The 24-year-old Forest Service firefighter had just finished rock climbing in Mazama and was walking back to his car — in sandals — when he felt a sharp pain as if he had stepped on barbed wire.
“I looked down and there was a little rattlesnake just lodged in my heel,” he recalled.
As a volunteer EMT, Leininger knew the bite wasn’t likely to be life-threatening, and that the best thing he could do was keep calm. His girlfriend snapped a photo of the snake and they headed for Winthrop to meet an ambulance.
Within 10 minutes, Leininger started feeling nauseated. His fingertips went numb and his lips tingled. In the hospital, his leg swelled to almost twice its normal size. But after a course of antivenin, doctors released him the next day. In a week, Leininger was back on the fire line.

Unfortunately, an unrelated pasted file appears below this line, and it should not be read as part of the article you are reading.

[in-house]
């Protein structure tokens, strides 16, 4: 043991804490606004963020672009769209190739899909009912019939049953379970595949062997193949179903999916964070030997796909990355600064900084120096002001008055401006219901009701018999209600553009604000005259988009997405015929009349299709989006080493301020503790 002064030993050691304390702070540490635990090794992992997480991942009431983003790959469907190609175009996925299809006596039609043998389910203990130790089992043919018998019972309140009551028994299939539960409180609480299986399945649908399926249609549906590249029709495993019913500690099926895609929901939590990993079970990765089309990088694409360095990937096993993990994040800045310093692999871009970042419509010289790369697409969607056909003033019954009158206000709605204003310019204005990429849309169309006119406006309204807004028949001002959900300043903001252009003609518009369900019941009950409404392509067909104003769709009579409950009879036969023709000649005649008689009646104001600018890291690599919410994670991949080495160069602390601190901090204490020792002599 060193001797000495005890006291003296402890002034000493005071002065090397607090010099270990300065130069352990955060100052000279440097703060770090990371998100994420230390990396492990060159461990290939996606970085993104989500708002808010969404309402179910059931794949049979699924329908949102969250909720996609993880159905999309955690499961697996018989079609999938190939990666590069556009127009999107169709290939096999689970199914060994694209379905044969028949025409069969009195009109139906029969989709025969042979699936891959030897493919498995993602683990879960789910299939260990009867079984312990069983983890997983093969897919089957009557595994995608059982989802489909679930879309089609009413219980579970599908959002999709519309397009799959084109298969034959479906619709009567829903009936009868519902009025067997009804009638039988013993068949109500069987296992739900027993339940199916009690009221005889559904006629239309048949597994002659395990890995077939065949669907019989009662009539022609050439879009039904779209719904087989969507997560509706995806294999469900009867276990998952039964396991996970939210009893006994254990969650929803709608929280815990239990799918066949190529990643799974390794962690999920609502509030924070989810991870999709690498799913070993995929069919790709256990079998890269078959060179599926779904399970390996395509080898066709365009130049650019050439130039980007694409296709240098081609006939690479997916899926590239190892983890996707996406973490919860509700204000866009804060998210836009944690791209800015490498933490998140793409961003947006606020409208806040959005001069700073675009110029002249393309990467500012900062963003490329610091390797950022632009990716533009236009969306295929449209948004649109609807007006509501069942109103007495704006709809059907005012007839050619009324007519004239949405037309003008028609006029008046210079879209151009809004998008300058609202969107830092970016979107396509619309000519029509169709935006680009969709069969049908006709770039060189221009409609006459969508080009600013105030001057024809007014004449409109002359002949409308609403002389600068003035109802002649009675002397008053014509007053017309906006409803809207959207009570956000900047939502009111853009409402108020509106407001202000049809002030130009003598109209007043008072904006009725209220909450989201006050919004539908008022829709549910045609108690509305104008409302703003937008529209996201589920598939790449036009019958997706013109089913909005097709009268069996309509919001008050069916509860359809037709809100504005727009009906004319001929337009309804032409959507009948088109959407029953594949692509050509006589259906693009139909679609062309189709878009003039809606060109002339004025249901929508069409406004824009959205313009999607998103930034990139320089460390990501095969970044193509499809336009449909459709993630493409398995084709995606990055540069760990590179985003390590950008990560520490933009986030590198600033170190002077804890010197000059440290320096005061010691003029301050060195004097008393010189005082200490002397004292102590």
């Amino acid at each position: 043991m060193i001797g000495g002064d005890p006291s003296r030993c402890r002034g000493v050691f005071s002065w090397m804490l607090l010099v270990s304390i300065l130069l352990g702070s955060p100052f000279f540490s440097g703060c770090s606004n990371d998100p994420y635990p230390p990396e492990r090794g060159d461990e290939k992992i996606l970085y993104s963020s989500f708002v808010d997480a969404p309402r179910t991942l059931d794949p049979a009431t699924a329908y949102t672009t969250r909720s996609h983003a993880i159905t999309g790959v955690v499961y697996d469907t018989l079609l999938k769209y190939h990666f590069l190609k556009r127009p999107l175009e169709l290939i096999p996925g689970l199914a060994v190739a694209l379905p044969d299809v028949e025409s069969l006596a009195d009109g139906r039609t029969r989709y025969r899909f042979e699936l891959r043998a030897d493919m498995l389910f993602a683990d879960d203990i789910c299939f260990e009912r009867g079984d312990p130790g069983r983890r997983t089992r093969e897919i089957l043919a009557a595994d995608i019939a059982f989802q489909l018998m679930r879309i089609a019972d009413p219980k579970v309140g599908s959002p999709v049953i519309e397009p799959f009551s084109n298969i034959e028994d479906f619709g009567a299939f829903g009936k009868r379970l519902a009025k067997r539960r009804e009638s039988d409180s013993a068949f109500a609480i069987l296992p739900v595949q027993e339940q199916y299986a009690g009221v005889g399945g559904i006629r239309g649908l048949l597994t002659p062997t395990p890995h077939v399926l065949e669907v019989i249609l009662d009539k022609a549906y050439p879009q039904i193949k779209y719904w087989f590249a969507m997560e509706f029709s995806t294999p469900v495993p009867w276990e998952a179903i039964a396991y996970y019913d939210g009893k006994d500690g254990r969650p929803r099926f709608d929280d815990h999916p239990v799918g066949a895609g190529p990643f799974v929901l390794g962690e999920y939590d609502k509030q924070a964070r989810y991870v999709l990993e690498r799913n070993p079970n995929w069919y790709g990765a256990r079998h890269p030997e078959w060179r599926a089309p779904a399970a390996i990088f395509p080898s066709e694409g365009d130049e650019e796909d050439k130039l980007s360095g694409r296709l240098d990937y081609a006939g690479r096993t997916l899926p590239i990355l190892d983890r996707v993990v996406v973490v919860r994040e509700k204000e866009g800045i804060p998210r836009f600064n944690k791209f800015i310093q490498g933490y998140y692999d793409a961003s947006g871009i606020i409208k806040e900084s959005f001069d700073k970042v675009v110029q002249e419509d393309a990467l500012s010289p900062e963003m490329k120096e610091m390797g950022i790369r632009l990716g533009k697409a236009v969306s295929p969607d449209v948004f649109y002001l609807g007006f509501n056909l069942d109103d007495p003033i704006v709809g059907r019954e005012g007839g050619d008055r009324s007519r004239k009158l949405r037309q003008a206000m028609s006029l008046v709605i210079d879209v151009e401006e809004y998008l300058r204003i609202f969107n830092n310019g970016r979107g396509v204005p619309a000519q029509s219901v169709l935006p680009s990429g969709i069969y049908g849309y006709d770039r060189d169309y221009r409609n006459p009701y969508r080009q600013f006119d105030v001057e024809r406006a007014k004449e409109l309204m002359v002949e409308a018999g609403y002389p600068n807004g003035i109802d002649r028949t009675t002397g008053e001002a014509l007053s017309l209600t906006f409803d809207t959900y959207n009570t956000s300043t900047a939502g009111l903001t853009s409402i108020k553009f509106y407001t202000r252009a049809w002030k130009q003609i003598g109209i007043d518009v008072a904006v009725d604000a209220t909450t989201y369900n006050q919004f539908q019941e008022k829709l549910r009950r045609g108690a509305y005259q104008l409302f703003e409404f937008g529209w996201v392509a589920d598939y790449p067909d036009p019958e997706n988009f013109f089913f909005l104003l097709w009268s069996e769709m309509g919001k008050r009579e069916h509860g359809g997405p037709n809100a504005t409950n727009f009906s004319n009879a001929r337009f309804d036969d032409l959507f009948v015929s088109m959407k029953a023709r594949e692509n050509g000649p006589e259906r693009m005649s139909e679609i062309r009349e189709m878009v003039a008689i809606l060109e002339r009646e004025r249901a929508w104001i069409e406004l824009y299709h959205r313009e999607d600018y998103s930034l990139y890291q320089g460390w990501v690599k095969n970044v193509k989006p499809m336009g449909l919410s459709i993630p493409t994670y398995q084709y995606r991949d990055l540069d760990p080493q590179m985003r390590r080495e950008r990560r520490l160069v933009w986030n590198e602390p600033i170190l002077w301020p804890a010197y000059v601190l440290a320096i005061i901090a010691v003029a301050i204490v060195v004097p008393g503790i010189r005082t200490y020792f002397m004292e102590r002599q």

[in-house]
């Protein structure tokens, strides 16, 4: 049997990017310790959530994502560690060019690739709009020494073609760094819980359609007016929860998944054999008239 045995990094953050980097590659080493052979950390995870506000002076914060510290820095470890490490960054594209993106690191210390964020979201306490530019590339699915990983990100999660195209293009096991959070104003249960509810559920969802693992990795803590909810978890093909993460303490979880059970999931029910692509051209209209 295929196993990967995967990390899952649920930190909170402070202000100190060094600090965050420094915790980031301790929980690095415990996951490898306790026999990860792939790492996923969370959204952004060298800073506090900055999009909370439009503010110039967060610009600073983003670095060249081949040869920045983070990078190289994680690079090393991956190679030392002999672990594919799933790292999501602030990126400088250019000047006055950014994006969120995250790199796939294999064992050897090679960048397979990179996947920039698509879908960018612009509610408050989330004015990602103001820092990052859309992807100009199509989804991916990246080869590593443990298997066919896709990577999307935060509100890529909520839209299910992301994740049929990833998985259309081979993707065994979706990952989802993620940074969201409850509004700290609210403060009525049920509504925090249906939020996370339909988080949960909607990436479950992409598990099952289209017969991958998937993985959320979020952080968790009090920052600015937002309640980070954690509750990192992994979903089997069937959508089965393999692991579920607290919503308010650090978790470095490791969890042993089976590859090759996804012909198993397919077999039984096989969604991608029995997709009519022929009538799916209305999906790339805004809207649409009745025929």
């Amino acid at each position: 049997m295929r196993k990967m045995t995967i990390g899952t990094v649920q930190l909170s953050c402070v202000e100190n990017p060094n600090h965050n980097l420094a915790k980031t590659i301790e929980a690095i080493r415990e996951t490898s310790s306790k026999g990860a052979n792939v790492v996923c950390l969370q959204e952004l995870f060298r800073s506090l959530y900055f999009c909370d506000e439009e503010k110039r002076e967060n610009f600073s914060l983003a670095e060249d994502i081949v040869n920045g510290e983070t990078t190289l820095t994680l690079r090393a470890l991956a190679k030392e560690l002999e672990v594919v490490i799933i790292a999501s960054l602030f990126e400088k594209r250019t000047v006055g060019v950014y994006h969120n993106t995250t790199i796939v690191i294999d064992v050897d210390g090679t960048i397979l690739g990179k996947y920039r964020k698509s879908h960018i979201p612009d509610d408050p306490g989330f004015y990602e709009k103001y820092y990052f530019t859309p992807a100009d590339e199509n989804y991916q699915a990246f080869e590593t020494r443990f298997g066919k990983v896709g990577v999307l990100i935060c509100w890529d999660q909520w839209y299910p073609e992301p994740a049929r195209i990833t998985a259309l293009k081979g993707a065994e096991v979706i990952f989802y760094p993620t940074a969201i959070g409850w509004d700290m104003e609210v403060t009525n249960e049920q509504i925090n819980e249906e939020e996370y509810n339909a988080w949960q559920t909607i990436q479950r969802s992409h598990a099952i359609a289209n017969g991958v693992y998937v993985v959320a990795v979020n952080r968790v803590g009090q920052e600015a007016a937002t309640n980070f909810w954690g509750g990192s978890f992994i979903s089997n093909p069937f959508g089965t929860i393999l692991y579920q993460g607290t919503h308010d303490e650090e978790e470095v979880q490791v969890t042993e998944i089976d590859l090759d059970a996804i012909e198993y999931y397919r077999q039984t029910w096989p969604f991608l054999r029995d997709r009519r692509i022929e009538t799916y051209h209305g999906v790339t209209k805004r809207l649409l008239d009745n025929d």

He’s a little jumpier now, but harbors no resentment against the species that laid him low.
“You step on a rattlesnake, and that’s what’s going to happen to you,” Leininger said. “I never did — and still never would — first think to kill a rattlesnake when I see one.”
Northern Pacifics are a protected species in British Columbia, but not in Washington. The snakes help keep populations of mice and small mammals in check, while in turn are preyed upon by hawks and other predators. But the biggest threat they face is people and development, Beck said.
He teamed up recently with researchers at the University of British Columbia who are analyzing snake DNA to gauge the genetic health of Northwest populations, and to identify barriers — like roads — that block snake movements.
Northern Pacific rattlers don’t seem to be in peril in Washington — but researchers don’t have a good handle on the population as a whole, Beck added.
“Rattlesnakes are survivors,” he said. “Still, I’ve noticed that a lot of the dens over the years where we used to see a lot of snakes — we don’t see them anymore.”